Kitchen Garden

Raising Your Digital Native

Your kids are watching what you do more than what you say. Dr Kristy Goodwin explains how healthy media habits begin at home.

We’ve all seen it: tiny fingers miraculously working their way around a smartphone or tablet to locate their favourite apps and games. As parents of digitals natives we have the task of trying to decipher how much is too much and what is helpful or harmful in order to give our children the best start in life.

Here are four things to consider:

1. There’s no avoiding digital technology and media, but from a young age we can help children develop healthy media habits.

Just like food, there are ‘healthy’ and ‘unhealthy’ media choices.

2. Children still need to experience boredom instead of looking for digital pacifiers all the time. Technology and interactive media can enhance learning, however inappropriate or excessive use can be detrimental to developing brains.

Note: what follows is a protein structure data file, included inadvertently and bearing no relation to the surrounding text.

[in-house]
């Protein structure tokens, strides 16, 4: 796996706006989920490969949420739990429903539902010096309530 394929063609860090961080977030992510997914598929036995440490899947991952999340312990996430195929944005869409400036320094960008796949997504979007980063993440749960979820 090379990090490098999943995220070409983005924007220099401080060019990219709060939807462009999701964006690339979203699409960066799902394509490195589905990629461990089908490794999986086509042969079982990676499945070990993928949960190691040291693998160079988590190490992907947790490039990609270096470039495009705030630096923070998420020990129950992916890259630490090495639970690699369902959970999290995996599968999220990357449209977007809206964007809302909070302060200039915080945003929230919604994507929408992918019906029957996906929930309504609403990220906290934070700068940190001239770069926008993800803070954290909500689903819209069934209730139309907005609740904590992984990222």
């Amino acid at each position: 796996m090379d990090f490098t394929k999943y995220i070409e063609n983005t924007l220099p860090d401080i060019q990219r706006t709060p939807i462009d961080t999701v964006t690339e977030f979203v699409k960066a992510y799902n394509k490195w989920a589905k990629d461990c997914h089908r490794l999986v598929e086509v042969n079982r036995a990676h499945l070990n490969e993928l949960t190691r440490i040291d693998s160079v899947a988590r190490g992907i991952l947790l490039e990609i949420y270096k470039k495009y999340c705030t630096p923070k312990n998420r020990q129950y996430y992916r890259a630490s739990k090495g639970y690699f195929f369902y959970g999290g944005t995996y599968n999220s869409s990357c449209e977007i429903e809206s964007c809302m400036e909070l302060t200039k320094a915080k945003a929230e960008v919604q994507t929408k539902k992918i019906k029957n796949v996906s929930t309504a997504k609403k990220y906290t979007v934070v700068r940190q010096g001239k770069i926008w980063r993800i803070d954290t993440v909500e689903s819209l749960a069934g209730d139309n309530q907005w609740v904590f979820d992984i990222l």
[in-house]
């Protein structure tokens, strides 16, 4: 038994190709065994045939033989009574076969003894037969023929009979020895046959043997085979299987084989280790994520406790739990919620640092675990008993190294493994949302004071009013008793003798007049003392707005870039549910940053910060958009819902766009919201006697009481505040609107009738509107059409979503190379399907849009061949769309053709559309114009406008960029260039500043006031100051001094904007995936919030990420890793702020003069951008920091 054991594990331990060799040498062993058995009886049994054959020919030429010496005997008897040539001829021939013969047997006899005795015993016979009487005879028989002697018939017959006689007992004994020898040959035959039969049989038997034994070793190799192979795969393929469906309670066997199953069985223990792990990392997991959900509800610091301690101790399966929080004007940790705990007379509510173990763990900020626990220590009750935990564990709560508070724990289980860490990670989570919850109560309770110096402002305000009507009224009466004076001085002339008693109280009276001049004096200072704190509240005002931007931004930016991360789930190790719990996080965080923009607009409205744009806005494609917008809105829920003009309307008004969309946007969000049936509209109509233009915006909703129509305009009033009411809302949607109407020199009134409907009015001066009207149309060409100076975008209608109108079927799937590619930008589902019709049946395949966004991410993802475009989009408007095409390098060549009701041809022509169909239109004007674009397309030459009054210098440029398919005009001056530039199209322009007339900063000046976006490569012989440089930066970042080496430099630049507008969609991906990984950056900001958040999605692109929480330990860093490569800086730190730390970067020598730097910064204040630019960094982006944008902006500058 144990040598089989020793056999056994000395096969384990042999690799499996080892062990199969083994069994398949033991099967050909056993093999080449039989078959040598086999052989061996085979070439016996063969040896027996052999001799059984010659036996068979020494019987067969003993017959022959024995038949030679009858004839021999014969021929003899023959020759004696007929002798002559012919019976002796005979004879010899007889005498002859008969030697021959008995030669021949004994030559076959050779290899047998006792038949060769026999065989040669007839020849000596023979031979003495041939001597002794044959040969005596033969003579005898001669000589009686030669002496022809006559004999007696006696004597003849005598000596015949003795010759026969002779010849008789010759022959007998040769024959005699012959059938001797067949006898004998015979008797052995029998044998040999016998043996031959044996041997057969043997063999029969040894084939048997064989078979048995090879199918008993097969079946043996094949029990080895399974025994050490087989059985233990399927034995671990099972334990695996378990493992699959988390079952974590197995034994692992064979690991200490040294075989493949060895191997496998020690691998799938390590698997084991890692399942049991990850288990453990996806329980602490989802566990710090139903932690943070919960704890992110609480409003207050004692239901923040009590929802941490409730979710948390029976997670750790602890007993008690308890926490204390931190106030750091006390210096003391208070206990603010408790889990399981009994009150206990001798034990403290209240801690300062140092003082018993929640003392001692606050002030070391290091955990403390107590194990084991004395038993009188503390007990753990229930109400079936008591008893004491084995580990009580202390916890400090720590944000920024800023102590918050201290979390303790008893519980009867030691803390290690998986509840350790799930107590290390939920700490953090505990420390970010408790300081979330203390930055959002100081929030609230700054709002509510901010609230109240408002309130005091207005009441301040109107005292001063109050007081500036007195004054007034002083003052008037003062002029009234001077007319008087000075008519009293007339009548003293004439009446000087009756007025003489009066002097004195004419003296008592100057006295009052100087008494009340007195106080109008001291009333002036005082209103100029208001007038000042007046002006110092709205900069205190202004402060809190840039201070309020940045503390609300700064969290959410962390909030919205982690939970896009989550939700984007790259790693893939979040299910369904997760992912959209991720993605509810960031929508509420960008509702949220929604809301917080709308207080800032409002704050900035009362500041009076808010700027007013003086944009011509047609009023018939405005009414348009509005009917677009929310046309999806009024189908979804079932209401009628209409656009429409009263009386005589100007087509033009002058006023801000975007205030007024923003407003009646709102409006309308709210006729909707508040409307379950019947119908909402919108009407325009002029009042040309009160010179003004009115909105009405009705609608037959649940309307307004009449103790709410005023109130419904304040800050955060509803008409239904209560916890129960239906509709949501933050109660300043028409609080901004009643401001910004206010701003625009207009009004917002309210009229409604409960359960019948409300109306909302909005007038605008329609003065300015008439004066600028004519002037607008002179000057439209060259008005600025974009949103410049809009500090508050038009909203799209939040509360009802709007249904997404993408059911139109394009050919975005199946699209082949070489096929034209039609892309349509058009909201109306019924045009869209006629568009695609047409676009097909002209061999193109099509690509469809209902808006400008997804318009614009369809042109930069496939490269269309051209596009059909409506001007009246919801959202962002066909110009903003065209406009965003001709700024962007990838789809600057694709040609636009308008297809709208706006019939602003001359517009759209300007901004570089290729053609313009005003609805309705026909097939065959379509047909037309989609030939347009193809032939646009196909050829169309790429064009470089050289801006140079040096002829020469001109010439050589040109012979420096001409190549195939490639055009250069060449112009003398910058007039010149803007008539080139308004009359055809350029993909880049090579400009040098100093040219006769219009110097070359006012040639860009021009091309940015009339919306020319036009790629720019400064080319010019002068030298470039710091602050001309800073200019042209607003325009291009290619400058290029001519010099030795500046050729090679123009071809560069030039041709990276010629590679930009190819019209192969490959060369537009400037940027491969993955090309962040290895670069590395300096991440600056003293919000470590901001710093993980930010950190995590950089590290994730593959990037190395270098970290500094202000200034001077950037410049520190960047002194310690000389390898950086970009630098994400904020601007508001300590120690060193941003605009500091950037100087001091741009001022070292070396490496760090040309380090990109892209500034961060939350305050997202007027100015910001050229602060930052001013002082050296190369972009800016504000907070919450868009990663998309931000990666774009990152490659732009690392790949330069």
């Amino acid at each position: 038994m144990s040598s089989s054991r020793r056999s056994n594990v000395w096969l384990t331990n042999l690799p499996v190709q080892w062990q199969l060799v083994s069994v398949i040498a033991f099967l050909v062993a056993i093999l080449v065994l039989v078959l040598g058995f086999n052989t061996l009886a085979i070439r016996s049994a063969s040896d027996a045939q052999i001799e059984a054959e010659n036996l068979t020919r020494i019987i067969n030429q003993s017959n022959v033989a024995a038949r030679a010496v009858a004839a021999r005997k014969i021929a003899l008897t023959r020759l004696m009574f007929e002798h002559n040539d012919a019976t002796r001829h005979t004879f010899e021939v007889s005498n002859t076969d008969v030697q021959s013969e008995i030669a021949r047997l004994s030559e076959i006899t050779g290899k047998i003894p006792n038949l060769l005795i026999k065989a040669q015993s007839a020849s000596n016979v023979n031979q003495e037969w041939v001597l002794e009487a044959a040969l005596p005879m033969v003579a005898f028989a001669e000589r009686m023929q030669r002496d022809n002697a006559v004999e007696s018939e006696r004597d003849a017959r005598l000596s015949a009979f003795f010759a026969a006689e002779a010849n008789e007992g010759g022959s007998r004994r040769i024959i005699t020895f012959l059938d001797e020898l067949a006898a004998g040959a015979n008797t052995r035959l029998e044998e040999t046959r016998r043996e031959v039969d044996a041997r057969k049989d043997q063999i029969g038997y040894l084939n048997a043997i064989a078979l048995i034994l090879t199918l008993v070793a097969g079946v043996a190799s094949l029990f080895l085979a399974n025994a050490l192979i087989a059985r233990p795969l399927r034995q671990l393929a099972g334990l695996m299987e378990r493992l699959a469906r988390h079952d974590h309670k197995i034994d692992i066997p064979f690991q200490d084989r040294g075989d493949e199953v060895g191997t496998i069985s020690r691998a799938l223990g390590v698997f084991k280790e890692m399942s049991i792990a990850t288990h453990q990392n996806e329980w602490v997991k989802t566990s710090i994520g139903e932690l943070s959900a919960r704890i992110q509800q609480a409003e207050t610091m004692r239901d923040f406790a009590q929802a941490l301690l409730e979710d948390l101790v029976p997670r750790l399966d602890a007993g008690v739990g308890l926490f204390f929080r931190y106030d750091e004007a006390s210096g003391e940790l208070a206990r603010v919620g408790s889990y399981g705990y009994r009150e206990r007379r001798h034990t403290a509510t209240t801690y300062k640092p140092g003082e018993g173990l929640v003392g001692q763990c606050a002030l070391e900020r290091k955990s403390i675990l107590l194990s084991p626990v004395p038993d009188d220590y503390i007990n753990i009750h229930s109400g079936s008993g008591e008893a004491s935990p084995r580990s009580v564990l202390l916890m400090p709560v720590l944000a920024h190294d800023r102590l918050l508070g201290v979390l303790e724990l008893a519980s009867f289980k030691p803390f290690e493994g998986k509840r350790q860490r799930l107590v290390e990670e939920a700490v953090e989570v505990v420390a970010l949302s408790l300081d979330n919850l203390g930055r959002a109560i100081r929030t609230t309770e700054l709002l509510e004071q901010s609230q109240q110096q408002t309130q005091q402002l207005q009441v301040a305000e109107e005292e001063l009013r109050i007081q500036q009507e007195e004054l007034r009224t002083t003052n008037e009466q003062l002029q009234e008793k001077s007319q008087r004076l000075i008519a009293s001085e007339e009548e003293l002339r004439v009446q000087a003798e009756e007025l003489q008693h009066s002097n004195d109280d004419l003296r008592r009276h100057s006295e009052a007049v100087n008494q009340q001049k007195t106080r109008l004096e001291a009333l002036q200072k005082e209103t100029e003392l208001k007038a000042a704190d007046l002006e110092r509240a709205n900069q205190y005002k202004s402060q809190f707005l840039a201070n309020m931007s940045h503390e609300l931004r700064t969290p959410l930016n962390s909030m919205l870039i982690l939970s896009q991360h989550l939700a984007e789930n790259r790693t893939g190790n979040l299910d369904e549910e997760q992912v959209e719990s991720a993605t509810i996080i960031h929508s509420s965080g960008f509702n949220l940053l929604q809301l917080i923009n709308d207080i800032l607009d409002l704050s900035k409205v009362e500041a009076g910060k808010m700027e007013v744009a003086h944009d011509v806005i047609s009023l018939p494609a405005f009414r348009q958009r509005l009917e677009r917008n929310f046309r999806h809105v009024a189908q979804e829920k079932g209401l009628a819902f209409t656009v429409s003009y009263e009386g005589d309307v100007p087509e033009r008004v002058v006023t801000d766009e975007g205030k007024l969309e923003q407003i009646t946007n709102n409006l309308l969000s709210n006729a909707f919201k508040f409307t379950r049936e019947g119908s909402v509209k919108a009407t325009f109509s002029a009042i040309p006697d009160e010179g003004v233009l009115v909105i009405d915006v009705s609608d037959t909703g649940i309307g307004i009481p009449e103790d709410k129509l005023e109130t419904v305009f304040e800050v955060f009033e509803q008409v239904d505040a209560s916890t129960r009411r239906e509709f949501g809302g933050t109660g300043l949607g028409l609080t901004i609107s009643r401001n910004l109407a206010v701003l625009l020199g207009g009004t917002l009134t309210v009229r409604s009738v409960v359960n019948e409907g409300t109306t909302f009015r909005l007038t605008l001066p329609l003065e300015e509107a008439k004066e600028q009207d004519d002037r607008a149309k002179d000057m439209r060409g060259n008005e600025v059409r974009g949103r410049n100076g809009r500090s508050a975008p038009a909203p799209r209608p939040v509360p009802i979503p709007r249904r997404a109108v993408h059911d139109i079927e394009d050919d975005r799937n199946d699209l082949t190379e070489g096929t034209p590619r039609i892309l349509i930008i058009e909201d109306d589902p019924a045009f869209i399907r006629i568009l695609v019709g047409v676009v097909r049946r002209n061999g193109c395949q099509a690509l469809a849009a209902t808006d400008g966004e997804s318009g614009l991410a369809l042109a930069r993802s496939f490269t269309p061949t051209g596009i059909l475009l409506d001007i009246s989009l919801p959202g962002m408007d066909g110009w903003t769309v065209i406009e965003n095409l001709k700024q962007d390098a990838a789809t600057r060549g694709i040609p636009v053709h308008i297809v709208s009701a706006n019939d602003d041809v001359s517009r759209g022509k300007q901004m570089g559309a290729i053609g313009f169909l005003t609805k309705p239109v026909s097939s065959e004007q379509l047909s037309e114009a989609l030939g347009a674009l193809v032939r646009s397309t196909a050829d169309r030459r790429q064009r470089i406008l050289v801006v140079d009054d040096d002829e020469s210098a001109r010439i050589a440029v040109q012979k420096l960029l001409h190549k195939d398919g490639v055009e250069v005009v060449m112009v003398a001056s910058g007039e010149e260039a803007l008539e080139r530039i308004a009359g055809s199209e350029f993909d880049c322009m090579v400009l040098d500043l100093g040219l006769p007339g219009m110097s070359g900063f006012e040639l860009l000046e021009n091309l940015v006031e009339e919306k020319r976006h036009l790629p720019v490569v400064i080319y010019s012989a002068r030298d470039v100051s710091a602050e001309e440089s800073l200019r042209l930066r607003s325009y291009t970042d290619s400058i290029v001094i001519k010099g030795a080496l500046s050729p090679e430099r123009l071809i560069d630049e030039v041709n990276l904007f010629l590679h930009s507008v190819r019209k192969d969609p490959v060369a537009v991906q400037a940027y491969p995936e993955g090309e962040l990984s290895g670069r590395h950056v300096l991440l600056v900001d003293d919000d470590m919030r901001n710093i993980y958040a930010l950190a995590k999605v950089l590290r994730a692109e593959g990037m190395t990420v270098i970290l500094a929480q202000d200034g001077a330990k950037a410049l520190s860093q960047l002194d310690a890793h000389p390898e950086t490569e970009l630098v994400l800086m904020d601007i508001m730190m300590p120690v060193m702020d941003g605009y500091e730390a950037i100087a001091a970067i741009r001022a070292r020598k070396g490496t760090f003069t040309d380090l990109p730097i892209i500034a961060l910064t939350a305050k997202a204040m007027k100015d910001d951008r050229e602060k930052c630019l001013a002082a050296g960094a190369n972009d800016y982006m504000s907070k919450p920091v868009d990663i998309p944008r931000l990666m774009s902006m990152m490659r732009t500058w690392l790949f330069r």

3. Our brains release dopamine, the feel-good hormone, when we use digital devices. Children’s brains are particularly drawn to screens with their bright colours and sound effects, and it’s very easy for them to quickly become attached to digital devices and crave more and more of them.

4. As parents, we have the opportunity to model how to ‘switch off’ and show our children how to manage media by not letting it manage us. We can do this by letting silence and quiet time be seen as good things, without the need for a gadget to fill the time. In this way we can balance digital interactivity with real-time activities and free time, for a more balanced family life.


Dr Kristy Goodwin is the director of Every Chance to Learn, an honorary associate at the Institute of Early Childhood at Macquarie University and the author of iPads and Young Children: An Essential Guide for Parents, a free e-book available at Every Chance To Learn.

Words by Dr Kristy Goodwin

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